Related In: Results  -  Collection

License 1 - License 2
Show All Figures
getmorefigures.php?uid=PMC2654131&req=5

fig4: Functional motor innervation. (A) ATX3WldS mice show robust preservation of neuromuscular function 3 d after nerve lesion. (i and ii) Isometric single twitch (i) and 20-Hz tetanic tension (ii) responses of isolated FDB to tibial nerve stimulation. (iii and iv) Averaged (16 sweeps) extracellular evoked EMG responses to stimulation of 3-d axotomized FDB from ATX3WldS (iii) and WldS (iv). The x axis represents milliseconds, and the y axis represents millinewtons or microvolts. Bars: (i) 200 ms and 2 mN; (ii) 700 ms and 5 mN; (iii) 6 ms and 200 µV; (iv) 12 ms and 200 µV. (B) Confocal microscopy of axotomized FDB from an ATX3WldS line 5 mouse in which physiological recordings indicated robust preservation of neuromuscular function. Most motor endplates (TRITC–α-bungarotoxin staining; red) were innervated by neurofilament-positive axon collaterals and motor nerve terminals (green), but ∼20% of endplates were unoccupied. (i) Low power z-series projection. (ii and iii) Higher magnification images correspond to the boxed areas in panel i.
Mentions: We then applied more stringent tests to verify that ATX3WldS mice have a full WldS phenotype. 14 d after sciatic lesion, distal axons on semithin sections were structurally preserved, as in WldS (P > 0.05). In whole-mount nerves, many YFP-H–labeled axons retained continuity (Fig. 3 B and Fig. S1). Little but debris remained in wild-type nerves. We then confirmed that lesioned axons and their neuromuscular synapses remained functional for at least 3 d. Evoked action potentials in tibial nerve/flexor digitorum brevis (FDB) preparations provoked robust contractile and electromyographic responses (Fig. 4 A and Video 1, available at http://www.jcb.org/cgi/content/full/jcb.200807175/DC1) that were absent in controls (Video 2). Immunostaining for preserved presynaptic structures of 3-d axotomized neuromuscular junction showed most endplates partially or fully occupied by motor nerve terminals connected to intramuscular motor axons (Fig. 4 B).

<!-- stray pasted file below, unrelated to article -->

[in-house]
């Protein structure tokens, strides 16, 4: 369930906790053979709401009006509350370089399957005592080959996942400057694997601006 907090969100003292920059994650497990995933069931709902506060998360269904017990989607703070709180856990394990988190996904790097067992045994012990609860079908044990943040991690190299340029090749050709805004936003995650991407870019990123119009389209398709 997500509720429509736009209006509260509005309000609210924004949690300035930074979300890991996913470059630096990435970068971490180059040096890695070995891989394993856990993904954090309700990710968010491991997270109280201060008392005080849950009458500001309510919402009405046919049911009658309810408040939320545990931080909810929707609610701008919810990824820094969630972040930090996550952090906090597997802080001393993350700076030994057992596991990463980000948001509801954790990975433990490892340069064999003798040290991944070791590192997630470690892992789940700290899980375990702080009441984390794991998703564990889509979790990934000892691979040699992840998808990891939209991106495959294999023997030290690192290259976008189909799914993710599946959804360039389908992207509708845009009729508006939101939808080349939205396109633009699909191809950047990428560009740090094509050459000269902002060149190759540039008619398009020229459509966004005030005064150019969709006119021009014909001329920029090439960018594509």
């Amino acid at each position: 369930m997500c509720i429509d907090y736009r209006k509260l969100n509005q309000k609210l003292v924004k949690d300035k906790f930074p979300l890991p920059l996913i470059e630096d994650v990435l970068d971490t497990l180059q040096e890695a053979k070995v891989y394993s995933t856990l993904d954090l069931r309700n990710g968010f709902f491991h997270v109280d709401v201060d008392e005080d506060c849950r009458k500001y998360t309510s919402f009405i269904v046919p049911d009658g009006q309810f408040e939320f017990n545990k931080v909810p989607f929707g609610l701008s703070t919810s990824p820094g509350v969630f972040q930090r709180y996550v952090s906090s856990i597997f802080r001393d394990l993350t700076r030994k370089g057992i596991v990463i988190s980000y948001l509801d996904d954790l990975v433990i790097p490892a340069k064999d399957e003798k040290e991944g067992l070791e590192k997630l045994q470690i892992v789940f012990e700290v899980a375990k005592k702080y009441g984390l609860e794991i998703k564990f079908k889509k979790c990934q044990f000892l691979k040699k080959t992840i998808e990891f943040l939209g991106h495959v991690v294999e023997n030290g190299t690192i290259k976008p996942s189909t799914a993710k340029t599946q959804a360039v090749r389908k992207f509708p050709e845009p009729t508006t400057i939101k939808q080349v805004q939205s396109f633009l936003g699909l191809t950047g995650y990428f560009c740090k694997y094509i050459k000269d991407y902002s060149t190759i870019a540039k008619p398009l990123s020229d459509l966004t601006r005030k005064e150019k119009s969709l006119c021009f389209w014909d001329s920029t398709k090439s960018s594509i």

Bottom Line: Using an in vivo approach, we show that removing the VCP-binding sequence abolishes axon protection.Replacing the Wld(S) VCP-binding domain with an alternative ataxin-3-derived VCP-binding sequence restores its protective function.Thus, neither domain is effective without the function of the other.

View Article: PubMed Central - PubMed

Affiliation: Babraham Institute, Babraham Research Campus, Cambridge CB22 3AT, England, UK.

ABSTRACT
The slow Wallerian degeneration (Wld(S)) protein protects injured axons from degeneration. This unusual chimeric protein fuses a 70-amino acid N-terminal sequence from the Ube4b multiubiquitination factor with the nicotinamide adenine dinucleotide-synthesizing enzyme nicotinamide mononucleotide adenylyl transferase 1. The requirement for these components and the mechanism of Wld(S)-mediated neuroprotection remain highly controversial. The Ube4b domain is necessary for the protective phenotype in mice, but precisely which sequence is essential and why are unclear. Binding to the AAA adenosine triphosphatase valosin-containing protein (VCP)/p97 is the only known biochemical property of the Ube4b domain. Using an in vivo approach, we show that removing the VCP-binding sequence abolishes axon protection. Replacing the Wld(S) VCP-binding domain with an alternative ataxin-3-derived VCP-binding sequence restores its protective function. Enzyme-dead Wld(S) is unable to delay Wallerian degeneration in mice. Thus, neither domain is effective without the function of the other. Wld(S) requires both of its components to protect axons from degeneration.

Show MeSH
Related in: MedlinePlus